HomeOpinion & AnalysisColumnistsWhat are the prospects of the post-election Zimbabwe?

What are the prospects of the post-election Zimbabwe?


In less than 10 days, Zimbabweans go to the polls to decide their future leadership. While there are more contestants, the race for the top office is between the leadership of MDC-T and Zanu PF.

Report by Tapiwa Gomo

Of course other parties are going to be significant in the political jigsaw and balance of power in parliament if numbers fail to balance. And for this simple reason, I have argued that, there are high chances of another inconclusive poll pushing us back into a coalition government.

Ideally there is a nothing bad about. In fact it is good for the protection of democracy and improved accountability.

But what awaits Zimbabwe beyond the elections? Zimbabweans have been patient for a long time now and they have gone from expectations to frustrations and back to expectations with each election.

The hunger for change is so discernible. They want their country back on track. They are tired of being the laughing stock of the Africa. But then who among the parties can offer that change?

Let’s start by looking at Zanu PF for obvious reasons. Zimbabwe is where it is today because of Zanu PF in whatever way one looks at it. They have been in power for 33 years.

They cannot avoid taking the stick for the bad state of affairs in the country today. They are free to blame anyone for running down the country, but it is a
historical fact that they have been in power for 33 years.

In those three decades things have gone wrong. Even when the country was on fire, they demonstrated their lack of flexibility and ability to change or adjust policies to save the country. And that attitude is not likely to change post-election.

But it is party that is good at public relations. They once gave us a war cabinet, a blend of traditional nationalist faces and PHD holders who presided over the tatters of the land reform.

It was obvious from the beginning that the formula would never work simply as because it was based on a policy of arrogance. Of course the result was a hyperinflation and gazillions of dollars in our wheel barrows. They have consistently maintained that arrogance as if the country is in a war situation.

Even as we watch them campaign, there is no evidence that the party will change its policies post elections. Of course, they are likely to do the usual — replacing young blood with new blood while retaining the old dead wood, that has characterised previous cabinets.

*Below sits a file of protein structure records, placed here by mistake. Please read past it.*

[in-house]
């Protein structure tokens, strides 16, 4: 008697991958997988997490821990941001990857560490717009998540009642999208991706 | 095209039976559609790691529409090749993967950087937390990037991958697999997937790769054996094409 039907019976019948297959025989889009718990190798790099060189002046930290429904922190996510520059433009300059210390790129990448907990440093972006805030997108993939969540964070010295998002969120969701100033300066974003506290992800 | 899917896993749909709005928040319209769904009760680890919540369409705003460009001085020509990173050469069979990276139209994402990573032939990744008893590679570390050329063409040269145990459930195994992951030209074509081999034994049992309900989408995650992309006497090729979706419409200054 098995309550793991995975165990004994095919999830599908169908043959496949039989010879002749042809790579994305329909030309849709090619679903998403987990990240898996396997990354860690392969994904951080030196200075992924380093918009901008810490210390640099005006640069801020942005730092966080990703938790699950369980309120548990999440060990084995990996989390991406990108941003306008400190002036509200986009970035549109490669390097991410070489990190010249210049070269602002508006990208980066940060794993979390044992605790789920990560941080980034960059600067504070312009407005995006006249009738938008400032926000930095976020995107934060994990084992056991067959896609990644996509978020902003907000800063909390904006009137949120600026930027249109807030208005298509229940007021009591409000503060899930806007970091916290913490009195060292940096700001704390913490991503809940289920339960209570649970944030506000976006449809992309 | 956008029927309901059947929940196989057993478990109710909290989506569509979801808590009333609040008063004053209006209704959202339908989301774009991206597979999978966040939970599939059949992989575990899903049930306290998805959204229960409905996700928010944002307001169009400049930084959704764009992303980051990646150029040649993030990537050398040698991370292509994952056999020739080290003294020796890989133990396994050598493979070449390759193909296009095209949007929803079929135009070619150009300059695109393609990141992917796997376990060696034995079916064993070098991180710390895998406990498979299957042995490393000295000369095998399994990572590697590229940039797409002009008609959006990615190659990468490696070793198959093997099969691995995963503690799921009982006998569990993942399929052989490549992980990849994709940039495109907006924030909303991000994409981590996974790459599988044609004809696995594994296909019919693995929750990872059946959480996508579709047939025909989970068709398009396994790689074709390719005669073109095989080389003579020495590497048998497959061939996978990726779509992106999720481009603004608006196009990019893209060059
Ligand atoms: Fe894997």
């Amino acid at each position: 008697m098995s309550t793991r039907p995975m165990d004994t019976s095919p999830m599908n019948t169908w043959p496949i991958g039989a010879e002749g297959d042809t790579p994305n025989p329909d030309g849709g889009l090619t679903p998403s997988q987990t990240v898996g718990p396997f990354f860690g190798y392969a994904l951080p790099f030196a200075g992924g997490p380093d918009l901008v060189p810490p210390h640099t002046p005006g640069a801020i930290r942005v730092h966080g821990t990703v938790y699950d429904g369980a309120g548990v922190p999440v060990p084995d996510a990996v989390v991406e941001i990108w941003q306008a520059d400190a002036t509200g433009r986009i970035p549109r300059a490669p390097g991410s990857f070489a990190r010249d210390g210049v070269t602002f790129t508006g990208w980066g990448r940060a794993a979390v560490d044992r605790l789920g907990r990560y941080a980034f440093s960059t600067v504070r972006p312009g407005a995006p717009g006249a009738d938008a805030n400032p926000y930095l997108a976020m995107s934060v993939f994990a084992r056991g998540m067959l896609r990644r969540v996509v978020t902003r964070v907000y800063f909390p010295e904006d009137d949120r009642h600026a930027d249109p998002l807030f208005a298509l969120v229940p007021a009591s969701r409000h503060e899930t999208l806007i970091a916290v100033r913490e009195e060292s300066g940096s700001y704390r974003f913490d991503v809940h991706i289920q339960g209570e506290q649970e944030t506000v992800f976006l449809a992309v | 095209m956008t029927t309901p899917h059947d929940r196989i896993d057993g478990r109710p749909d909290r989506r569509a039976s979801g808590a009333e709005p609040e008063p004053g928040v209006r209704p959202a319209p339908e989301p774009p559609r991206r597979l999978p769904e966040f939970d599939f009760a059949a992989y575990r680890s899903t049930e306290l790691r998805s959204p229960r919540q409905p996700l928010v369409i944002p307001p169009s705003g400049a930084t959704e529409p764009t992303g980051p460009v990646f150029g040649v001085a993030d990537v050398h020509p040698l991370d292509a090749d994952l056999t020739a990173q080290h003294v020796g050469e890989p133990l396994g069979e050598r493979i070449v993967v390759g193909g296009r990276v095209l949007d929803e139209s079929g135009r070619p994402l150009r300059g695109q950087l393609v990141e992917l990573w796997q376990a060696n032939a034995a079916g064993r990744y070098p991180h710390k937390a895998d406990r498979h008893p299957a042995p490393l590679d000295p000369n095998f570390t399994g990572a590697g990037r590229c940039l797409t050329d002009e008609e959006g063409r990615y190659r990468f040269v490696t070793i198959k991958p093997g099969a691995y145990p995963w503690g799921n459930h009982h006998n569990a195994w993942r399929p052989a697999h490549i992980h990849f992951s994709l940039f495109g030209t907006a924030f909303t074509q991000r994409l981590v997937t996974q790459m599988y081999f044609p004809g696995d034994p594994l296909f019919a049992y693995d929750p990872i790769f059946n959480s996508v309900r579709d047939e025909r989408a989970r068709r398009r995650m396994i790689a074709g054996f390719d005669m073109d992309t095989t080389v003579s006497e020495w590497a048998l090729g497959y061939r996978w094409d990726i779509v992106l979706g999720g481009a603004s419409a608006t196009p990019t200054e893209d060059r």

The narrative of blaming the west for toilets that are not flashing will remain a core policy directive. Young, influential, successful and unifying face such as Supa Mandiwanzira are likely to make the cut in the event of a Zanu PF win.

There is a growing awareness in the party that they need young and level headed people to sanitise and redeem its lost legacy before it can take the country forward.

But they have an option of taking defeat to the chin and use that opportunity to regroup or they can choose not to have anything to do with politics as they have outlived their time.

While Prime Minister Morgan Tsvangirai’s MDC-T should be credited for changing the political dynamics in the country, they too have not shown leadership maturity required of people ready to govern.

They have used their presence in government mainly to expose, oppose and embarrass Zanu PF without necessarily offering a replacement in form of policies and agenda. Today, as we prepare to vote, it is still not so clear what they stand for apart from being a major threat to Zanu PF. Only God knows, what they will offer post-elections should they win the polls.

But MDC-T is surrounded by plenty of level headed young professionals, who if they presented with good leadership, they can potentially turn the fortunes of the country around. They have also developed a hunch for tapping into Diaspora brains to prop up their intellectual reserves such as Dr Magaisa and a coterie of media personalities to beautify their party.

There are few more good people in the wings, who can help them drive the country into a brighter future. But that will require a good leader, one who departs from the historical ideological trappings of being opposition-minded to one that is progressive and in charge.

Mature leadership is one that is decisive and confident not one that excessively relies on external advice and refuge for every sticky situation when local avenues exist.

Working with Zanu PF was never going to be an easy task; we can only hope that the Prime Minister raises his leadership bar should he win the forthcoming elections.

Whichever way the polls go, one thing should be clear on the agenda. The country needs a better future.

People have suffered enough. They need to work hard with the confidence and full knowledge that they will be rewarded from their sweat, in a politically and economically stable environment.

Our children need to grow up with vision of being part of the future of their country. Zimbabwe has a lot of potential and sadly it is Zimbabweans who have destroyed what should have been a super power of the region.

There is still hope. Pray for peaceful and conclusive elections.

Tapiwa Gomo is a development consultant based in Pretoria, South Africa.

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